Media Action Insight Blog
Varinder Kaur Gambhir, Radharani Mitra, Anna Godfrey, BBC Media Action
How many of us ever think about what happens after we flush? Yet with 60% of urban India not connected to modern sewage systems, it is a pressing health issue. As we launch our latest in the Navrangi TV series, we look at the thinking behind this revolutionary drama.
Senior advisor, governance and rights
Tea Cup Diaries recording of customers at tea shop in Myanmar
Within a stone’s throw of Sule Pagoda – one of Myanmar’s oldest and most sacred Buddhist sites – stands a Catholic church, a Hindu temple and a mosque. Worshippers rub shoulders in the nearby streets lined with crumbling colonial homes, Chinese new-builds and the hawkers who sell their wares off the potholed, sun-soaked pavements.
Yet the multi-religious diversity in downtown Yangon masks Myanmar’s darker relationship with religion.
Even when I first moved to Myanmar as a journalist for a local newspaper in 2008, the military regime recognised the media’s power to not only reflect society as it is, but to promote the society they desired. Late on a Saturday evening, we’d sit in the paper’s office, printing presses at the ready, drinking warm Mandalay beer, playing cards and waiting for the cuts from the Press Scrutiny Board (PSB), under the Ministry of Information. Everything from hip hop songs to books had to undergo censorship, and articles that challenged the idea of Myanmar as a…
Varinder Kaur Gambhir, Radharani Mitra, Anna Godfrey
BBC Media Action
How many of us ever think about what happens after we flush?
Yet it’s an issue that concerns governments, sanitation experts, urban planners and public health specialists around the world - particularly in India, where 60% of urban India is not connected to modern sewage systems and relies on on-site sanitation such as septic tanks and leaching pits. This makes faecal sludge management (FSM) a pressing but hidden public health issue.
That’s why five years ago, Madhu Krishna, then deputy director of WASH and communities at the Bill and Melinda Gates Foundation India, gave BBC Media Action this challenge:
“Could you make faecal sludge management an issue that is as important to people in urban India as air pollution has become? Could you get people to care about what happens after they pull the flush?”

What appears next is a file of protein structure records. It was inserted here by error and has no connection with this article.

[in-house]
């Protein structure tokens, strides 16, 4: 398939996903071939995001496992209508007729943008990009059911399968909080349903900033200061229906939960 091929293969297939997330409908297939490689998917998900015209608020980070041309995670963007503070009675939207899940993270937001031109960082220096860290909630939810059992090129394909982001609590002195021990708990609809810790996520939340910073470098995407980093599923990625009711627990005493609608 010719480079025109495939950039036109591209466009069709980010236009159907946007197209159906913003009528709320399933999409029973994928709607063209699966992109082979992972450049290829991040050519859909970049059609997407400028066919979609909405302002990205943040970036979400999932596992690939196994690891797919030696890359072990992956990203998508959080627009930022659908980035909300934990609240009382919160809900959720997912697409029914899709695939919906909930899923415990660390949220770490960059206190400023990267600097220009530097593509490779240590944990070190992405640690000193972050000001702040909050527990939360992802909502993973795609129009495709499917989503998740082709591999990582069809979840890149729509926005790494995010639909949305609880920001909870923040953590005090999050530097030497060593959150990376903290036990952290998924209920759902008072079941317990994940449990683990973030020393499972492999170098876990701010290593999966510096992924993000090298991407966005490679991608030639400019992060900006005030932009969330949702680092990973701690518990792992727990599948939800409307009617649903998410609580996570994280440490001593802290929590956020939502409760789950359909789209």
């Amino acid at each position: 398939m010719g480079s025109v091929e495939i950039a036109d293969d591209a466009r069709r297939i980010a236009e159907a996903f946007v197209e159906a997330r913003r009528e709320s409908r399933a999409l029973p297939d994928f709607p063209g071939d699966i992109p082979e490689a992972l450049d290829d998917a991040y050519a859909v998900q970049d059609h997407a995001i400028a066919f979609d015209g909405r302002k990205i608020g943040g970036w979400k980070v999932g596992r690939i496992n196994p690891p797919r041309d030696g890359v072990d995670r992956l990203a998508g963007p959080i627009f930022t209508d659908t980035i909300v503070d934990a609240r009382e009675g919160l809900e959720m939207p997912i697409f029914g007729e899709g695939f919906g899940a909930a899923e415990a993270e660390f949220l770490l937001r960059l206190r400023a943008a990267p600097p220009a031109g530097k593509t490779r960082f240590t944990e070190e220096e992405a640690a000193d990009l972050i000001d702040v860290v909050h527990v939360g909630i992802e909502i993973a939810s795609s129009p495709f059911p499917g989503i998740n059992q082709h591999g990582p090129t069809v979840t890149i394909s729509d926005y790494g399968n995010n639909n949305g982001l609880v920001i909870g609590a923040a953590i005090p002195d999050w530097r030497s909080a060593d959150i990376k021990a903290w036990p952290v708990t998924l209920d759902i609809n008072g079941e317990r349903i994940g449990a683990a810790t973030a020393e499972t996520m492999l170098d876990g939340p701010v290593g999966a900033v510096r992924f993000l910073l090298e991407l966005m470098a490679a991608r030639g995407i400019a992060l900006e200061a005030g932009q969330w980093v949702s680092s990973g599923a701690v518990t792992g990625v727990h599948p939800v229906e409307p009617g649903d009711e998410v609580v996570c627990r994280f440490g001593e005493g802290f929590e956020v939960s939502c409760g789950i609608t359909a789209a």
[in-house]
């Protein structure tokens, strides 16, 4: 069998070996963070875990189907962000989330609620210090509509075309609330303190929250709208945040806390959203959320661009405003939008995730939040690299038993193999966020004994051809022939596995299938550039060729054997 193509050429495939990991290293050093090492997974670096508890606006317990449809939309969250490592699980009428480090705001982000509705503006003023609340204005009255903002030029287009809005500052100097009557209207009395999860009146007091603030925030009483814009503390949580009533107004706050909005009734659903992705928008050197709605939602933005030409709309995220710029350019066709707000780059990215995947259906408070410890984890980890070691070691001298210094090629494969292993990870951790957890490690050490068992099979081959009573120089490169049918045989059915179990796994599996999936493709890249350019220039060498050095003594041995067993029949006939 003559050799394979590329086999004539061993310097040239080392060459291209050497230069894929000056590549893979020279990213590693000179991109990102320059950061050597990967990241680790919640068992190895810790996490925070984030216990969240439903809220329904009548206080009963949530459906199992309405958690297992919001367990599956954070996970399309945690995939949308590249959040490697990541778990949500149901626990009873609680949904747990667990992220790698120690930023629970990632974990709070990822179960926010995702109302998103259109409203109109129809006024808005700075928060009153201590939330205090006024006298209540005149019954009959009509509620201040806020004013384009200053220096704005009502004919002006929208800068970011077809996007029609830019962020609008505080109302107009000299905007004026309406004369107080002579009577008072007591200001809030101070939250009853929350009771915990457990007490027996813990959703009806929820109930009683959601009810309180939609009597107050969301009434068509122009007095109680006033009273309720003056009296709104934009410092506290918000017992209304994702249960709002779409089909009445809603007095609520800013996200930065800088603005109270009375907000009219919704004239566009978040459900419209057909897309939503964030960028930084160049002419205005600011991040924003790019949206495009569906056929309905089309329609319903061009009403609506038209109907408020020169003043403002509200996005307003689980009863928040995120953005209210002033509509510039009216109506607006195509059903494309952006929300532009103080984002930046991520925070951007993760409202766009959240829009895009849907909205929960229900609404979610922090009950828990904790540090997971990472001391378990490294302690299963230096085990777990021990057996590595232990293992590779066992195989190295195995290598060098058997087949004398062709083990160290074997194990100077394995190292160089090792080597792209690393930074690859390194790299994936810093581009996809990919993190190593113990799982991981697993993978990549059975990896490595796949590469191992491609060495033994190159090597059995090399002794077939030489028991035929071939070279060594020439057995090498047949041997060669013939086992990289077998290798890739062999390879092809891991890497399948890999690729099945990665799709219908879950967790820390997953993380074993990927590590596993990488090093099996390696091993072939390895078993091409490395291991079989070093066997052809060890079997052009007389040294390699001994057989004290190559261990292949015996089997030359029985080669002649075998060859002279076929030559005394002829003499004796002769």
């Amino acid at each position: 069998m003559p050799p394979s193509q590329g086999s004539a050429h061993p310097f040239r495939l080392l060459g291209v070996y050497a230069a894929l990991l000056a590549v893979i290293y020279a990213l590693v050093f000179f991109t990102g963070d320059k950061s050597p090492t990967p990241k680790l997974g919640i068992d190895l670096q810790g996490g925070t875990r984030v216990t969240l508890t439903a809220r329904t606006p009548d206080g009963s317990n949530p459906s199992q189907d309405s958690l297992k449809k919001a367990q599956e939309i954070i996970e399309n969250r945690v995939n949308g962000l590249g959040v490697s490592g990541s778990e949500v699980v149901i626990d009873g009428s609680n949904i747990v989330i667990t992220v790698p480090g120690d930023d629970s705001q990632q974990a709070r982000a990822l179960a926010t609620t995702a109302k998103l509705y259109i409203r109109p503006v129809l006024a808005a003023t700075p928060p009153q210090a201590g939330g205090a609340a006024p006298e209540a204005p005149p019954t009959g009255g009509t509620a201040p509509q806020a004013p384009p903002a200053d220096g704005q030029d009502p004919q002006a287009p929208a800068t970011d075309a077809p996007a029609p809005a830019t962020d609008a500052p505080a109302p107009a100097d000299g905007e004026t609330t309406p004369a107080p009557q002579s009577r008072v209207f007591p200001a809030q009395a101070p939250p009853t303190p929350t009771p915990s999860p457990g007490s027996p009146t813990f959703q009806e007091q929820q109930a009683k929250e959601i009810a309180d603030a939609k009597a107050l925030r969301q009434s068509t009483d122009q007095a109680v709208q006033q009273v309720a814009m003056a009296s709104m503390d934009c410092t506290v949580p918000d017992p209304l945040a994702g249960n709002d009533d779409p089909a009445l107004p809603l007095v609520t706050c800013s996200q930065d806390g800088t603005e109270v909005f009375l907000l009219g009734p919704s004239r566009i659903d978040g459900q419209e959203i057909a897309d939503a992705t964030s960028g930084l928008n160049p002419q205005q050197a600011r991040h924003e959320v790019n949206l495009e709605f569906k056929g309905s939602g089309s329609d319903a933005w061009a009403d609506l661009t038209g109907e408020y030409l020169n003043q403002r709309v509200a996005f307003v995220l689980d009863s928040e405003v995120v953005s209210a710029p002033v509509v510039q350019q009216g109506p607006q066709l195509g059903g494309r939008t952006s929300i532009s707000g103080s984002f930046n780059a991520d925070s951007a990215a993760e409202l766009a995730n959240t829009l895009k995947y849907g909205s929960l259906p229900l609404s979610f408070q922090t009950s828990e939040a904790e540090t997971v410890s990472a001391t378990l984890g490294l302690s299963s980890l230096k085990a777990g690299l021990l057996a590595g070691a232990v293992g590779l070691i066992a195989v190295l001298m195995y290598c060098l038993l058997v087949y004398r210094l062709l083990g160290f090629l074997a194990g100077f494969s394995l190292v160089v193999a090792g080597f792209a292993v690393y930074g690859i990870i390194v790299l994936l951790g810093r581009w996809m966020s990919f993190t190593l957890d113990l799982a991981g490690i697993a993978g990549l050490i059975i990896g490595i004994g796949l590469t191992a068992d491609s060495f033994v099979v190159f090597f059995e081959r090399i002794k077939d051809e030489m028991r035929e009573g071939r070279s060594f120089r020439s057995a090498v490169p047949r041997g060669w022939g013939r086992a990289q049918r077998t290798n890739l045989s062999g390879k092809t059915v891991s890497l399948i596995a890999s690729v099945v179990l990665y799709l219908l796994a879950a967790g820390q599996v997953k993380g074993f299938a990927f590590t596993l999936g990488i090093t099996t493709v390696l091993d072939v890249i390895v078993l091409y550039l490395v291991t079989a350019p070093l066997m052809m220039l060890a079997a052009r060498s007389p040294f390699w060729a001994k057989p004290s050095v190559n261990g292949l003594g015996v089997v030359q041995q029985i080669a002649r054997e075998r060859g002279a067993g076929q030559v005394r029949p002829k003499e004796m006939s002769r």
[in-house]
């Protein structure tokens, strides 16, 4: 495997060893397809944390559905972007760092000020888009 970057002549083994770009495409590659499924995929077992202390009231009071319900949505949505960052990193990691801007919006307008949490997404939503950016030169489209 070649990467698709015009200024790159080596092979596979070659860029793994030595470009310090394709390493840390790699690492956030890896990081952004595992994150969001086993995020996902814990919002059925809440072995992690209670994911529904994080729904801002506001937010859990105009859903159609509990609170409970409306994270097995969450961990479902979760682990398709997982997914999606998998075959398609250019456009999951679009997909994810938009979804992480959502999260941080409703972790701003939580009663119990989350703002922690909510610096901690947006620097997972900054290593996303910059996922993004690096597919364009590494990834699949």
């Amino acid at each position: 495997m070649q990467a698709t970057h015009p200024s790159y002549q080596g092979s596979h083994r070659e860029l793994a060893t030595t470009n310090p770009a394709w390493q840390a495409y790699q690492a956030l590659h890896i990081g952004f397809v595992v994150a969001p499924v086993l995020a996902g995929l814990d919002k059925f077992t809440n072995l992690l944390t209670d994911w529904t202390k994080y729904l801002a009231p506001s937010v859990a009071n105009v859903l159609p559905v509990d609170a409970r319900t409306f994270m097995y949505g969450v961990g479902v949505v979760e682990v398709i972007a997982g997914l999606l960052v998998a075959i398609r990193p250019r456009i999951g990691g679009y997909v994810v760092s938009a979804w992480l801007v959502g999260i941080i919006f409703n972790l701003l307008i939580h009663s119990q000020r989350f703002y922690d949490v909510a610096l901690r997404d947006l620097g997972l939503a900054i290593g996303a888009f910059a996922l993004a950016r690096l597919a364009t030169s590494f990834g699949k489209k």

Few homes in India's urban areas are connected to municipal sewerage, making waste management a major health issue. Credit: BBC Media Action
Since the launch of the ambitious Swachh Bharat Mission (Clean India Mission) in October 2014, India has made huge leaps forward in building toilets and…
Idriss Mamoud Tarawallie
Sierra Leone Country Director, BBC Media Action
Sierra Leone’s media landscape has grown significantly since the end of the civil war in 2002. By 2021, there were over 500 registered media outlets, including newspapers and magazines, radio, television and direct to home services, according to the country’s media regulator, the Independent Media Commission (IMC).
This growth has been seen as a positive step toward media pluralism. But that is without taking into account the economic viability, independence, and subsequent ability to produce trusted public interest content. In fact, over half of Sierra Leone’s registered media outlets are either not operational at all, or are frequently off-air or out of circulation.
In such an environment, they cannot fulfil the critical role of media in the public interest – sharing trusted information, providing space for dialogue and debate, and holding leaders to account.
Economic implications for media
These deep-seated challenges of the media reflect the economy of Sierra Leone more broadly. Sierra Leone has low gross domestic product (GDP), a growing, but largely unproductive public sector dominated by patron-client politics, and is driven largely by subsistence informal economy. These…
Project manager, Eastern Europe
Ukrainians sheltering in underground bomb shelters and metro stations rely heavily on news through social media and messaging platforms - our partners are continuing to share trusted information under difficult conditions, and women journalists face particular challenges.